Tony Vagneur: The struggle was also real in 1912 | AspenTimes.com
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Tony Vagneur: The struggle was also real in 1912

Tony Vagneur
Saddle Sore

History repeats itself, so the saying goes, especially when people are unaware of what has happened previously. We watch television for news updates, hearing of unrest in the land and of new organizations with incredible zeal and catchy names, thinking it’s all new, but really, the past rings loudly in our ears.

In 1905, a group calling itself the Industrial Workers of the World (IWW) was formed in Chicago. As with most groups, its intentions were good, but also filled with rhetoric anathema to many Americans. Part of their mission statement says: “The working class and the employing class have nothing in common. There can be no peace so long as hunger and want are found among millions of the working people and the few, who make up the employing class, have all the good things of life.”

“Between these two classes a struggle must go on until the workers of the world organize as a class, take possession of the means of production, abolish the wage system, and live in harmony with the Earth.

“It is the historic mission of the working class to do away with capitalism. The army of production must be organized, not only for everyday struggle with capitalists, but also to carry on production when capitalism shall have been overthrown. By organizing industrially, we are forming the structure of the new society within the shell of the old.”

Who could foresee in 1905 that such rhetoric would be paraphrased in 2020 American politics? That sounds a bit like talking about the 1% versus the rest of us. The IWW not only had individual members, but also counted other unions among its membership, so it’s hard to say how many members the IWW actually had at any one time.

The IWW was all about equality, and they courted every ethnicity for membership: Swedes, Poles, Lithuanians and a number of white organizations. One of its branches, a longshoreman’s union, had a majority of African-Americans among its 5,000 members.

East Coast garment workers were eager to join a strong union. In 1911, the Massachusetts Bureau of Labor Statistics had concluded that the full-time earnings of a worker were inadequate to support a family. To alleviate the short ends, most everyone in the family over the legally imposed minority of 14 were put to work in the garment mills.

A tragic life, indeed, as the mills were for the large part filthy, poorly ventilated and harbored many diseases, including tuberculosis and other respiratory ailments. The teenagers, forced into labor by circumstances, usually died after two or three years of mill work, and almost 40% of men and women workers died around the age of 25.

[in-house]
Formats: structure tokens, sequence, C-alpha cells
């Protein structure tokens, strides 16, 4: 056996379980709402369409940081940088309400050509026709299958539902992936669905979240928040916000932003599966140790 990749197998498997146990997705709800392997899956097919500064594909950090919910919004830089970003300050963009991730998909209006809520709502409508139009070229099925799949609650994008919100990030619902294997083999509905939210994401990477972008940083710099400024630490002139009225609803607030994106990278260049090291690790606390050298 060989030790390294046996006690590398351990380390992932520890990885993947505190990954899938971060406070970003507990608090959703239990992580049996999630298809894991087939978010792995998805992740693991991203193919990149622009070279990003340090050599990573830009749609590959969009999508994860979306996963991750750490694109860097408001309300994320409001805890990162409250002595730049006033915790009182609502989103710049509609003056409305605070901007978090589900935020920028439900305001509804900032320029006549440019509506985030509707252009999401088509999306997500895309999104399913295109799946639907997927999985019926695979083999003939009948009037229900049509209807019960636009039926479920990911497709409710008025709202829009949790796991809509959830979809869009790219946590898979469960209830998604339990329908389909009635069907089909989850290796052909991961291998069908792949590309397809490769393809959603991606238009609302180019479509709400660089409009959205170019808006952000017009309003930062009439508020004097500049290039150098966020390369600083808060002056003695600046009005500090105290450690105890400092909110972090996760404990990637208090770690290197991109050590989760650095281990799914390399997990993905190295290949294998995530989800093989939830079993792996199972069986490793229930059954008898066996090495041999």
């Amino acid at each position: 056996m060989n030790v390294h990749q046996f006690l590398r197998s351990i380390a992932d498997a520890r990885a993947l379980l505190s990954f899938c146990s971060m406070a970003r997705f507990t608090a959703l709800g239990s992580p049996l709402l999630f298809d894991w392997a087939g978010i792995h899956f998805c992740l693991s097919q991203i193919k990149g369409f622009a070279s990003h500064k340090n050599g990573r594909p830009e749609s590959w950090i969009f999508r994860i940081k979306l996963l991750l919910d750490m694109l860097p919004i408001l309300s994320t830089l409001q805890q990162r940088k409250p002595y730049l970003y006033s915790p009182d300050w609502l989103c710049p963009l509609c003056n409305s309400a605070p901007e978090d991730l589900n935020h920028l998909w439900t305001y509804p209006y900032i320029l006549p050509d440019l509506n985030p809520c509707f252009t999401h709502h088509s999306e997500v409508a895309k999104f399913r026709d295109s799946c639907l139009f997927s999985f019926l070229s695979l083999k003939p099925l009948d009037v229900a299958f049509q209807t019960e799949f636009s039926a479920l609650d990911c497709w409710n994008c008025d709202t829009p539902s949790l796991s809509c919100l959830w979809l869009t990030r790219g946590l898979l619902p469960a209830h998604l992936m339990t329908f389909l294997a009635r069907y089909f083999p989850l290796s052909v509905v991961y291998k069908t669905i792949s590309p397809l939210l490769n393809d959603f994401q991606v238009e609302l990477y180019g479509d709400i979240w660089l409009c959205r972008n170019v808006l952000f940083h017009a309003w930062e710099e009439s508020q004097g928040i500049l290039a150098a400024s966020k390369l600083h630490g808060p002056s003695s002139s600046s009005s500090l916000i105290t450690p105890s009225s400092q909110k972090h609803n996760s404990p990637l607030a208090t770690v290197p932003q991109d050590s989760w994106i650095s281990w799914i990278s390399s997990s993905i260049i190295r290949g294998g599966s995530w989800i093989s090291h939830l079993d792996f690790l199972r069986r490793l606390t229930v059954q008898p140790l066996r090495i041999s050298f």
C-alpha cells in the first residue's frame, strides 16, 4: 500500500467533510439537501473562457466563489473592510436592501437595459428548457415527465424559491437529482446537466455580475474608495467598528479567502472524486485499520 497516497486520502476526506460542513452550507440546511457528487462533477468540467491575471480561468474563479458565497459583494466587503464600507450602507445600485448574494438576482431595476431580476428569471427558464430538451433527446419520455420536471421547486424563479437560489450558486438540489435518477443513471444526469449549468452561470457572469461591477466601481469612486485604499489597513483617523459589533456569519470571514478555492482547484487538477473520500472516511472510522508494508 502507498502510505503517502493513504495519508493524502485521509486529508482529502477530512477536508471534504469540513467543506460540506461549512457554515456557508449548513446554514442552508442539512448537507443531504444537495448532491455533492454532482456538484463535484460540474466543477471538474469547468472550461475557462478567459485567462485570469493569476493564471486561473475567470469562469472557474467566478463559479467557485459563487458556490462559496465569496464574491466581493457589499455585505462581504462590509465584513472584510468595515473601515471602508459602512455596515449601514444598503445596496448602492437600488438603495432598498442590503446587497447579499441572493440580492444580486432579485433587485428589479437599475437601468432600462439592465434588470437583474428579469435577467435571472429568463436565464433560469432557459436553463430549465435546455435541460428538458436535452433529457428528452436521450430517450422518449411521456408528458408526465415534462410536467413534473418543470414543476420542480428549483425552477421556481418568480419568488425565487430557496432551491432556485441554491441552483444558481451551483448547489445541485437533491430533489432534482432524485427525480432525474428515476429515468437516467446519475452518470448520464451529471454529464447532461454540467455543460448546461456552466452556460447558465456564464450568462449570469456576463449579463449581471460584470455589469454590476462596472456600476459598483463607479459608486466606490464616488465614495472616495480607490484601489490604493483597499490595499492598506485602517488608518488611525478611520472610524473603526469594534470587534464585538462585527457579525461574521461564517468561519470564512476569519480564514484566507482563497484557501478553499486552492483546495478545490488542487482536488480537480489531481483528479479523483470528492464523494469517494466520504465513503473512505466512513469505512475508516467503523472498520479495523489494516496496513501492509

The Massachusetts “Bread and Roses Strike” of 1912 was perhaps the most decisive victory ever won by organized labor in the U.S. One of the victims of the strike, Anna LoPizzo, became the catalyst for continuing the strike for 63 days. She was killed when policemen, trying to maintain order over strikers who were fighting the cops, were ordered to fire on the strikers. Anna LoPizzo was inadvertently killed.

You might think a strike is mostly conducted by men, but women in the Lawrence community were a powerful force to be reckoned with. One unlucky cop, caught alone on an icy bridge by a group of women, was stripped of his trousers and held over the side of the bridge, relaying the message that women, as well as men, needed to be placated before the walkout would end.

At a protest over LoPizzo’s death, a group of soldiers were ordered to draw their guns and point them toward the unruly crowd. A 22-year-old Syrian immigrant woman went to the front, wrapped herself in an American flag and dared the soldiers to desecrate the flag with their bullets. She won. A remarkable twist on today’s defilement of the flag by some protesters.

With 30,000 mill workers on strike, the national media picked up the “Bread and Roses” story rather quickly, and as the tide turned from mill owners’ concerns to workers’ troubles, raises were granted, working conditions improved; the rival American Federation of Labor union was invited by several large companies to discuss unionization. Things began to change.

That was the last big hurrah for the IWW, although the union has remained active over the years, and as the summer of discontent begins to draw longer shadows, the IWW is busy recruiting members over the COVID-19 pandemic.

As drastic as today’s protests and riots may seem, it is wise to reflect upon past entanglements in our history, if nothing else, to remind ourselves that it is maybe not the worst, or that we aren’t facing the end of everything.

Tony Vagneur writes here on Saturdays and welcomes your comments at ajv@sopris.net.


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